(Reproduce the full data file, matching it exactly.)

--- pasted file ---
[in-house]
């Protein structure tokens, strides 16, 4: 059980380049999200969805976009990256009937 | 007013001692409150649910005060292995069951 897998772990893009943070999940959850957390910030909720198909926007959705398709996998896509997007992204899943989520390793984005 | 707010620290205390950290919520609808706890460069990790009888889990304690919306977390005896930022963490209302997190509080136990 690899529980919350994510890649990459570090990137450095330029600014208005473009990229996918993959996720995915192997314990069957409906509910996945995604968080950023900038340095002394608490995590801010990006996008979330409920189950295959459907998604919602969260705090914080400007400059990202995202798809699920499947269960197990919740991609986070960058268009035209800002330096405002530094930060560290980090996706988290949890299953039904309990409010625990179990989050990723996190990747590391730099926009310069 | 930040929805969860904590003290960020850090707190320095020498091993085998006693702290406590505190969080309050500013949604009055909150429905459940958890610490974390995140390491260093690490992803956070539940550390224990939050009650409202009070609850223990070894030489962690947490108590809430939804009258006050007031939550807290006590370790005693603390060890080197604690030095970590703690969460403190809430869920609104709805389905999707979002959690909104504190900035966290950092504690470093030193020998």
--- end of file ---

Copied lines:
[in-house]
């Protein structure tokens, strides 16, 4: 059980380049999200969805976009990256009937 | 007013001692409150649910005060292995069951 897998772990893009943070999940959850957390910030909720198909926007959705398709996998896509997007992204899943989520390793984005 | 707010620290205390950290919520609808706890460069990790009888889990304690919306977390005896930022963490209302997190509080136990 690899529980919350994510890649990459570090990137450095330029600014208005473009990229996918993959996720995915192997314990069957409906509910996945995604968080950023900038340095002394608490995590801010990006996008979330409920189950295959459907998604919602969260705090914080400007400059990202995202798809699920499947269960197990919740991609986070960058268009035209800002330096405002530094930060560290980090996706988290949890299953039904309990409010625990179990989050990723996190990747590391730099926009310069 | 930040929805969860904590003290960020850090707190320095020498091993085998006693702290406590505190969080309050500013949604009055909150429905459940958890610490974390995140390491260093690490992803956070539940550390224990939050009650409202009070609850223990070894030489962690947490108590809430939804009258006050007031939550807290006590370790005693603390060890080197604690030095970590703690969460403190809430869920609104709805389905999707979002959690909104504190900035966290950092504690470093030193020998």